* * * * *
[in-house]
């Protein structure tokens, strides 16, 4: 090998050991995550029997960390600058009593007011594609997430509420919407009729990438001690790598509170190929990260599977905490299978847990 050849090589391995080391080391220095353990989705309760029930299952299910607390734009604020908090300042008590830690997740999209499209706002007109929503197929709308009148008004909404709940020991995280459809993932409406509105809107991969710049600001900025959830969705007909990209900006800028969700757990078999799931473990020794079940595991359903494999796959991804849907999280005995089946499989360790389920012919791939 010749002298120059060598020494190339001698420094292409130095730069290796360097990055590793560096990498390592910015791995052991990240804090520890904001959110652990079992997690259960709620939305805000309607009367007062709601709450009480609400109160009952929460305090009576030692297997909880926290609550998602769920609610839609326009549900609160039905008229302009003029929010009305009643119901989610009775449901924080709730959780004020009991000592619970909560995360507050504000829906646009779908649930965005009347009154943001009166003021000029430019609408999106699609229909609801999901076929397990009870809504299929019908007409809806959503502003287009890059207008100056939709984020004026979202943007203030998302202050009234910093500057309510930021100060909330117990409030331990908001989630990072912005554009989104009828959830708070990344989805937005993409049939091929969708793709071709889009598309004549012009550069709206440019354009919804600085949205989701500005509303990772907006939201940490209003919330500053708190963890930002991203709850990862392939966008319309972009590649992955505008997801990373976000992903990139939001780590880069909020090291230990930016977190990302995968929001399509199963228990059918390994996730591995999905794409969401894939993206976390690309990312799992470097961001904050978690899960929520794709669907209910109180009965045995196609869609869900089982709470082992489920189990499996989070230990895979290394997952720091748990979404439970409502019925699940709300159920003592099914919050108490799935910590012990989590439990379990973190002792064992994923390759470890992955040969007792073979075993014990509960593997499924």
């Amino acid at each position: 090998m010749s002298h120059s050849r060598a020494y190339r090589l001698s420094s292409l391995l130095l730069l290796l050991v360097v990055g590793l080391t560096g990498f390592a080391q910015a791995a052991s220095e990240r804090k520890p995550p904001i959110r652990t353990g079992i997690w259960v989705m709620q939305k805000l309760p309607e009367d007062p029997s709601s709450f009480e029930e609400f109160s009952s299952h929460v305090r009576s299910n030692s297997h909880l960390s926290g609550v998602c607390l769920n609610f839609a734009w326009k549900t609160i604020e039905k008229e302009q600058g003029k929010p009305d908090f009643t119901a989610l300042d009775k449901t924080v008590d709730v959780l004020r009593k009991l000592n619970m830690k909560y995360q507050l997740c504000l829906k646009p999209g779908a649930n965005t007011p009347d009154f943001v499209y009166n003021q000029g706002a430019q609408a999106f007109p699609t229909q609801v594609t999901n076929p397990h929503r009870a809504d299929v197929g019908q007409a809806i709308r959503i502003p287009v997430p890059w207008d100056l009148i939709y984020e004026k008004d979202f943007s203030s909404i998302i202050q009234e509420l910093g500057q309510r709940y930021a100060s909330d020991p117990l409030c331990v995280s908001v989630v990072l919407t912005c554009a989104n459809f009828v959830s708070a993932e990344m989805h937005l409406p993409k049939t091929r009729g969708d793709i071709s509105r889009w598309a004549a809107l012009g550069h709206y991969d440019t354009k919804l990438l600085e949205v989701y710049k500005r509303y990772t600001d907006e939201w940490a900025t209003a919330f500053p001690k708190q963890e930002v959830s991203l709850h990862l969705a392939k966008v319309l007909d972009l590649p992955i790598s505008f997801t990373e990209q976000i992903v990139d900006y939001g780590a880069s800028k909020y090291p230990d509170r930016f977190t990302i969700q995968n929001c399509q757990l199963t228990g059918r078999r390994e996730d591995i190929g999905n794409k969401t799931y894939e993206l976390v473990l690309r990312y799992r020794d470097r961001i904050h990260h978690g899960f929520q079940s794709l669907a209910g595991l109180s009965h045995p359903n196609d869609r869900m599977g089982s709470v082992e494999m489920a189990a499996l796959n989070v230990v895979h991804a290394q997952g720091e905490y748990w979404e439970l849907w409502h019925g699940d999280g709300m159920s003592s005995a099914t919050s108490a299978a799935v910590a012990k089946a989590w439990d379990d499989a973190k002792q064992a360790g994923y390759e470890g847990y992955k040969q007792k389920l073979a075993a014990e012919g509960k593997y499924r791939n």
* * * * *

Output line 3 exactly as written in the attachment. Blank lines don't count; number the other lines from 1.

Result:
């Amino acid at each position: 090998m010749s002298h120059s050849r060598a020494y190339r090589l001698s420094s292409l391995l130095l730069l290796l050991v360097v990055g590793l080391t560096g990498f390592a080391q910015a791995a052991s220095e990240r804090k520890p995550p904001i959110r652990t353990g079992i997690w259960v989705m709620q939305k805000l309760p309607e009367d007062p029997s709601s709450f009480e029930e609400f109160s009952s299952h929460v305090r009576s299910n030692s297997h909880l960390s926290g609550v998602c607390l769920n609610f839609a734009w326009k549900t609160i604020e039905k008229e302009q600058g003029k929010p009305d908090f009643t119901a989610l300042d009775k449901t924080v008590d709730v959780l004020r009593k009991l000592n619970m830690k909560y995360q507050l997740c504000l829906k646009p999209g779908a649930n965005t007011p009347d009154f943001v499209y009166n003021q000029g706002a430019q609408a999106f007109p699609t229909q609801v594609t999901n076929p397990h929503r009870a809504d299929v197929g019908q007409a809806i709308r959503i502003p287009v997430p890059w207008d100056l009148i939709y984020e004026k008004d979202f943007s203030s909404i998302i202050q009234e509420l910093g500057q309510r709940y930021a100060s909330d020991p117990l409030c331990v995280s908001v989630v990072l919407t912005c554009a989104n459809f009828v959830s708070a993932e990344m989805h937005l409406p993409k049939t091929r009729g969708d793709i071709s509105r889009w598309a004549a809107l012009g550069h709206y991969d440019t354009k919804l990438l600085e949205v989701y710049k500005r509303y990772t600001d907006e939201w940490a900025t209003a919330f500053p001690k708190q963890e930002v959830s991203l709850h990862l969705a392939k966008v319309l007909d972009l590649p992955i790598s505008f997801t990373e990209q976000i992903v990139d900006y939001g780590a880069s800028k909020y090291p230990d509170r930016f977190t990302i969700q995968n929001c399509q757990l199963t228990g059918r078999r390994e996730d591995i190929g999905n794409k969401t799931y894939e993206l976390v473990l690309r990312y799992r020794d470097r961001i904050h990260h978690g899960f929520q079940s794709l669907a209910g595991l109180s009965h045995p359903n196609d869609r869900m599977g089982s709470v082992e494999m489920a189990a499996l796959n989070v230990v895979h991804a290394q997952g720091e905490y748990w979404e439970l849907w409502h019925g699940d999280g709300m159920s003592s005995a099914t919050s108490a299978a799935v910590a012990k089946a989590w439990d379990d499989a973190k002792q064992a360790g994923y390759e470890g847990y992955k040969q007792k389920l073979a075993a014990e012919g509960k593997y499924r791939n």